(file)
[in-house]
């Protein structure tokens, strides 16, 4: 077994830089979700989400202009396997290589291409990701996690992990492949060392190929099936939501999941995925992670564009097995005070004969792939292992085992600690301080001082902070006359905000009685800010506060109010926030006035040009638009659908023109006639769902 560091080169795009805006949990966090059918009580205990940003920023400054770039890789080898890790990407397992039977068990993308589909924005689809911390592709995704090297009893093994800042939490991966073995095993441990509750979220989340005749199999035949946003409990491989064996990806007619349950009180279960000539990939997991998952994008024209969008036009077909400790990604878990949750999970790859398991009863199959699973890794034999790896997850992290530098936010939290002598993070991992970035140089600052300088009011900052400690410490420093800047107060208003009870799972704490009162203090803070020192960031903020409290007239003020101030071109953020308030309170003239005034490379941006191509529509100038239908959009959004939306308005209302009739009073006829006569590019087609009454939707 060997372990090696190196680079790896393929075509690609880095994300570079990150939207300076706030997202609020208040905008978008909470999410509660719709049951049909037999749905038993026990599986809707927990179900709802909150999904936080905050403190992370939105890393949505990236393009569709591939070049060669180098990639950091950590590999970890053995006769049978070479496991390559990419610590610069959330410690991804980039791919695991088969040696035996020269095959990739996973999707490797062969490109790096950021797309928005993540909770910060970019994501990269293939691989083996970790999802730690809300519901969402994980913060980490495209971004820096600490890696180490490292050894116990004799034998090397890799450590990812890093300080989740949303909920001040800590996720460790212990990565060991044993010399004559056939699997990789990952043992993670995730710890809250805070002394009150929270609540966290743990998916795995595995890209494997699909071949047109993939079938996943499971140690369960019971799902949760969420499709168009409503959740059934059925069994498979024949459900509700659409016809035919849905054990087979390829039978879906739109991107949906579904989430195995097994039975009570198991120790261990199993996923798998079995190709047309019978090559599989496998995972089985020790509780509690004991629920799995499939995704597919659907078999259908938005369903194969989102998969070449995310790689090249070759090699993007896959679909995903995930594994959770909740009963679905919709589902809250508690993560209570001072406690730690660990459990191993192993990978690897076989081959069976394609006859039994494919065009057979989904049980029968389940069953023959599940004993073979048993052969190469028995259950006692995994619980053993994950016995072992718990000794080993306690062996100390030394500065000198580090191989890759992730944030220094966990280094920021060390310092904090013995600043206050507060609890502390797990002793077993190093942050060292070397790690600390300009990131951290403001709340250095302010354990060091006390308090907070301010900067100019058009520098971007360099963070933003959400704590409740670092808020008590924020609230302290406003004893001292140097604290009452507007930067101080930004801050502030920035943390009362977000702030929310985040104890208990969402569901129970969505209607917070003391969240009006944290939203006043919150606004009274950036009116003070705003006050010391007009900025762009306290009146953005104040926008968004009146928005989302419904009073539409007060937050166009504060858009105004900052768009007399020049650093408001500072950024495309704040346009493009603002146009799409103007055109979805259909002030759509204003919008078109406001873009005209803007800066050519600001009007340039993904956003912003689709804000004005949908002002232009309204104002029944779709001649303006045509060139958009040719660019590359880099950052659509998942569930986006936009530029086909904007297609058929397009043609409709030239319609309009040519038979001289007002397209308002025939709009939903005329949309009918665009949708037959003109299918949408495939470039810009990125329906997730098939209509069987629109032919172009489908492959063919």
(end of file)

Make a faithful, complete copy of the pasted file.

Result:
[in-house]
């Protein structure tokens, strides 16, 4: 077994830089979700989400202009396997290589291409990701996690992990492949060392190929099936939501999941995925992670564009097995005070004969792939292992085992600690301080001082902070006359905000009685800010506060109010926030006035040009638009659908023109006639769902 560091080169795009805006949990966090059918009580205990940003920023400054770039890789080898890790990407397992039977068990993308589909924005689809911390592709995704090297009893093994800042939490991966073995095993441990509750979220989340005749199999035949946003409990491989064996990806007619349950009180279960000539990939997991998952994008024209969008036009077909400790990604878990949750999970790859398991009863199959699973890794034999790896997850992290530098936010939290002598993070991992970035140089600052300088009011900052400690410490420093800047107060208003009870799972704490009162203090803070020192960031903020409290007239003020101030071109953020308030309170003239005034490379941006191509529509100038239908959009959004939306308005209302009739009073006829006569590019087609009454939707 060997372990090696190196680079790896393929075509690609880095994300570079990150939207300076706030997202609020208040905008978008909470999410509660719709049951049909037999749905038993026990599986809707927990179900709802909150999904936080905050403190992370939105890393949505990236393009569709591939070049060669180098990639950091950590590999970890053995006769049978070479496991390559990419610590610069959330410690991804980039791919695991088969040696035996020269095959990739996973999707490797062969490109790096950021797309928005993540909770910060970019994501990269293939691989083996970790999802730690809300519901969402994980913060980490495209971004820096600490890696180490490292050894116990004799034998090397890799450590990812890093300080989740949303909920001040800590996720460790212990990565060991044993010399004559056939699997990789990952043992993670995730710890809250805070002394009150929270609540966290743990998916795995595995890209494997699909071949047109993939079938996943499971140690369960019971799902949760969420499709168009409503959740059934059925069994498979024949459900509700659409016809035919849905054990087979390829039978879906739109991107949906579904989430195995097994039975009570198991120790261990199993996923798998079995190709047309019978090559599989496998995972089985020790509780509690004991629920799995499939995704597919659907078999259908938005369903194969989102998969070449995310790689090249070759090699993007896959679909995903995930594994959770909740009963679905919709589902809250508690993560209570001072406690730690660990459990191993192993990978690897076989081959069976394609006859039994494919065009057979989904049980029968389940069953023959599940004993073979048993052969190469028995259950006692995994619980053993994950016995072992718990000794080993306690062996100390030394500065000198580090191989890759992730944030220094966990280094920021060390310092904090013995600043206050507060609890502390797990002793077993190093942050060292070397790690600390300009990131951290403001709340250095302010354990060091006390308090907070301010900067100019058009520098971007360099963070933003959400704590409740670092808020008590924020609230302290406003004893001292140097604290009452507007930067101080930004801050502030920035943390009362977000702030929310985040104890208990969402569901129970969505209607917070003391969240009006944290939203006043919150606004009274950036009116003070705003006050010391007009900025762009306290009146953005104040926008968004009146928005989302419904009073539409007060937050166009504060858009105004900052768009007399020049650093408001500072950024495309704040346009493009603002146009799409103007055109979805259909002030759509204003919008078109406001873009005209803007800066050519600001009007340039993904956003912003689709804000004005949908002002232009309204104002029944779709001649303006045509060139958009040719660019590359880099950052659509998942569930986006936009530029086909904007297609058929397009043609409709030239319609309009040519038979001289007002397209308002025939709009939903005329949309009918665009949708037959003109299918949408495939470039810009990125329906997730098939209509069987629109032919172009489908492959063919």